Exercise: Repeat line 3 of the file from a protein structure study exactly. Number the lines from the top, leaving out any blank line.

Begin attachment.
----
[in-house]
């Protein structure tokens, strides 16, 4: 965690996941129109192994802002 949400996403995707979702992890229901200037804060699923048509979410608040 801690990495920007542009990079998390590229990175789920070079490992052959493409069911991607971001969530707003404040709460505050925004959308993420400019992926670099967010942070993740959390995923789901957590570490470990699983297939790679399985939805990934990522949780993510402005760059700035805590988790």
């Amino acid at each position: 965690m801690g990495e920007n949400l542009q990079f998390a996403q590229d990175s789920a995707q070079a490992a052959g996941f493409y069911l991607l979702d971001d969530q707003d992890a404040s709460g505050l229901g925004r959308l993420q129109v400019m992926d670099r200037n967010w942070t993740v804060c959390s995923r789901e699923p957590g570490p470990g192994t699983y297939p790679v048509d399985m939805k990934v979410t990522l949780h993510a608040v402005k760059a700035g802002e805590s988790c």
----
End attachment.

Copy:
């Amino acid at each position: 965690m801690g990495e920007n949400l542009q990079f998390a996403q590229d990175s789920a995707q070079a490992a052959g996941f493409y069911l991607l979702d971001d969530q707003d992890a404040s709460g505050l229901g925004r959308l993420q129109v400019m992926d670099r200037n967010w942070t993740v804060c959390s995923r789901e699923p957590g570490p470990g192994t699983y297939p790679v048509d399985m939805k990934v979410t990522l949780h993510a608040v402005k760059a700035g802002e805590s988790c």